Since I became a widow there have been two things that I detested about myself. One is my ability to cry at anything. Tragic, triumphant, mediocre, anything. When Peter died it’s as if my heart became exposed in a new way. I have always been a crybaby but once I experienced that loss, my heart became unable to regulate itself, emotions often spilling over to my uncontrollable tear ducts. The second attribute I hated about myself was my inability to be alright without the constant attention from a man. When I was married, I became very accustom to having male attention anytime I needed, my need was constant. I struggled and struggled with these two aspects of my personality. The two became a vicious cycle that intertwined like vines suffocating my soul. Something, usually tragic would happen, I would breakdown, sob, feel empty, look for a man’s attention. Life was becoming increasingly difficult rejecting these parts of myself. During my sleepless nights I would imagine that these parts of myself were flesh. I imagined that I could slice them off like a tumor, forever removing the malignant, ugly parts of me.
One morning after I had declared war on myself, I heard my daughter chatting with one of her friends, she was so free and confident. My daughter and her friend discussed all sorts of topics including what each of them didn’t like about themselves. What was surprising to me as I eavesdropped on this conversation was that neither of them was crippled by self-hatred. I attributed most of their attitude to youthful ignorance. But the other part, the part that was enticing to me was that they accepted themselves, as they are. The parts my daughter didn’t like about herself were just part of her. She seemly shrugged off self-doubt, self-hatred, all of it. It was radical acceptance and I wanted everything to do with this concept.
I began to google radical acceptance. I was expecting several long, complicated steps to love yourself. It was not. Basically, every article I came across told me this: Accept the parts of yourself that you don’t love. Everything. Fuck, easy-peasey, I thought. It was more complex than that, but the jest of everything I was reading was telling me to stop judgement, accept this is who you are, then eventually revel in all that is you. I took a deep breath and realized that every time I cried, I apologized to whoever was in my vicinity, then berated myself for not being stoic like Jackie Kennedy. I also decided that as much as I enjoy the company of men, I needed to accept that I was single. The next day, I repeat to myself, so what if I am a widow, a single widow, a single crybaby widow, a one and done, single cry baby widow. “Embrace that shit” I keep repeating over and over.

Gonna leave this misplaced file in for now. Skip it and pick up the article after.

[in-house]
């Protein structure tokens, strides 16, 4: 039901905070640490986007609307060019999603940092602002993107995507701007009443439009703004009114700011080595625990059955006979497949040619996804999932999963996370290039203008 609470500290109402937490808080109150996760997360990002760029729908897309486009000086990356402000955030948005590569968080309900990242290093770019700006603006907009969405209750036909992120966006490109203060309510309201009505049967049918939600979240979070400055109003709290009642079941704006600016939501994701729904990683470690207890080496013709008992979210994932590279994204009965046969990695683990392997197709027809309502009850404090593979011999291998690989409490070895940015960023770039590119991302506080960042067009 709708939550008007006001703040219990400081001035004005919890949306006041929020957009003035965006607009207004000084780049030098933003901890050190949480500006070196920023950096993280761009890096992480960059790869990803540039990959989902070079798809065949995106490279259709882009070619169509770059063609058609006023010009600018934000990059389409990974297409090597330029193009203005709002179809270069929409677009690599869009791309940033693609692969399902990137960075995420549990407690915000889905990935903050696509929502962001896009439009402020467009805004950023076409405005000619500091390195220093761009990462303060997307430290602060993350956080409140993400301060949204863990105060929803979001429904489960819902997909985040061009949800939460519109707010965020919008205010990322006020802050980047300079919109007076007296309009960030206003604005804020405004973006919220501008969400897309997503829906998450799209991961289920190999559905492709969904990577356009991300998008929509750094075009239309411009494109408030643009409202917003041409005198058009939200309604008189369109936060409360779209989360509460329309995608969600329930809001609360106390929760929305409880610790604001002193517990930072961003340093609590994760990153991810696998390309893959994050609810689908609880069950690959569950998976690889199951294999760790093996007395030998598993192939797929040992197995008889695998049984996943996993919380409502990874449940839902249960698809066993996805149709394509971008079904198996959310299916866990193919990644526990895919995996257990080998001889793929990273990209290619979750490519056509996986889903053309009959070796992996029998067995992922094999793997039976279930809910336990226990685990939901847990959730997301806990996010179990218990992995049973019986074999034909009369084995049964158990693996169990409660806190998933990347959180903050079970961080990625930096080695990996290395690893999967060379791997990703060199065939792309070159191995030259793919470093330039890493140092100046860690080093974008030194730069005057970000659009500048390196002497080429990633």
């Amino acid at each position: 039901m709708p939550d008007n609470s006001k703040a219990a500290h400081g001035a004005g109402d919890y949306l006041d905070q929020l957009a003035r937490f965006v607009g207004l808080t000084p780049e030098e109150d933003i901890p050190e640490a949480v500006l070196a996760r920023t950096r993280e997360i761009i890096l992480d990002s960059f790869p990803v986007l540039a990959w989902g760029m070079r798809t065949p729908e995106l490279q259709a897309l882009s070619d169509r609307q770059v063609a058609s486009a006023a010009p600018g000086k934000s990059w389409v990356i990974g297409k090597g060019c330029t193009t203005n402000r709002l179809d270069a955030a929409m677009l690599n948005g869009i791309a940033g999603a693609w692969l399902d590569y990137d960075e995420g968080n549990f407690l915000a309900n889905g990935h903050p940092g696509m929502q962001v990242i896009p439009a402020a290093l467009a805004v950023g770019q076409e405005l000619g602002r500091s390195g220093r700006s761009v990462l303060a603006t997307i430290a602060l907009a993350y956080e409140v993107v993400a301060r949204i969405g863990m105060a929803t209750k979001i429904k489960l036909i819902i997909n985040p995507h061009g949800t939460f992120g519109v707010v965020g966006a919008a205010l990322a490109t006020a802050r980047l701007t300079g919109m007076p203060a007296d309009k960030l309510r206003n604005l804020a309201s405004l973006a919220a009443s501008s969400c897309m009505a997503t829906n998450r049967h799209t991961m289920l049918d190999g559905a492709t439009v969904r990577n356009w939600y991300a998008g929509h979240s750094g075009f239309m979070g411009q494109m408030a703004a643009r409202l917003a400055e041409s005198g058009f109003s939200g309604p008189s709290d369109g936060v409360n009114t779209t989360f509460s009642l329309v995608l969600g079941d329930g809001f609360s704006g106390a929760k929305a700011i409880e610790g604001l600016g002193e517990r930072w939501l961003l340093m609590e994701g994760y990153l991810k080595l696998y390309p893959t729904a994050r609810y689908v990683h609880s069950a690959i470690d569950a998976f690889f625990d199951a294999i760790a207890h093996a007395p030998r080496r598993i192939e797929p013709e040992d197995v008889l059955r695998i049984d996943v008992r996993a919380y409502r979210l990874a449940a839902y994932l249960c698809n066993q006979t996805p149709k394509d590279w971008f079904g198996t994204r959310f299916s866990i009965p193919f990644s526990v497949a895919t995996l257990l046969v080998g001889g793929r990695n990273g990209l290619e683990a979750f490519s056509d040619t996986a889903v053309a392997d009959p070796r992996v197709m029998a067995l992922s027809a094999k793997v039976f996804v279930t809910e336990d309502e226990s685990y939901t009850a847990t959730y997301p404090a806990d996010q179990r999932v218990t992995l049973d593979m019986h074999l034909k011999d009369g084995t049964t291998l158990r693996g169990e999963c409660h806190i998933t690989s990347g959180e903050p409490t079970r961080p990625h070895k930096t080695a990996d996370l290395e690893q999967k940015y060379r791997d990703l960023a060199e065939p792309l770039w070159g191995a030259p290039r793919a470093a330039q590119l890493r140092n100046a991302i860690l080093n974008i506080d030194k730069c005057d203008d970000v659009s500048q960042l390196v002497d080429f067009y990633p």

The judgement I had for myself, my Achilles heels, fell away. Instead of apologizing for my tears to people, I began to notify, “I’m getting emotional, and I am about to cry”. Instead of taking whatever scraps a man had to offer, I appreciated being single. I started to love that I could access my feelings of empathy for humankind. I also began to understand that I had a great love, and I may never have that again and that was ok. A single, crybaby, eating cheese, travelling the world alone did not sound unbearable and the more time I spent sitting with these thoughts the more content I became, excited even, to begin my life as an empathic sissy. Well, my life has never predictable, as soon as I fell in love with being single, I met someone. Not through my usually ways of finding someone. No Tinder, no OK cupid, no friend referrals, no bar scenes. I met him, while I was eating cheese during my far away travels.
He is everything I had forgotten I needed and he, like me, accepts the fact that I am and always will be a crybaby.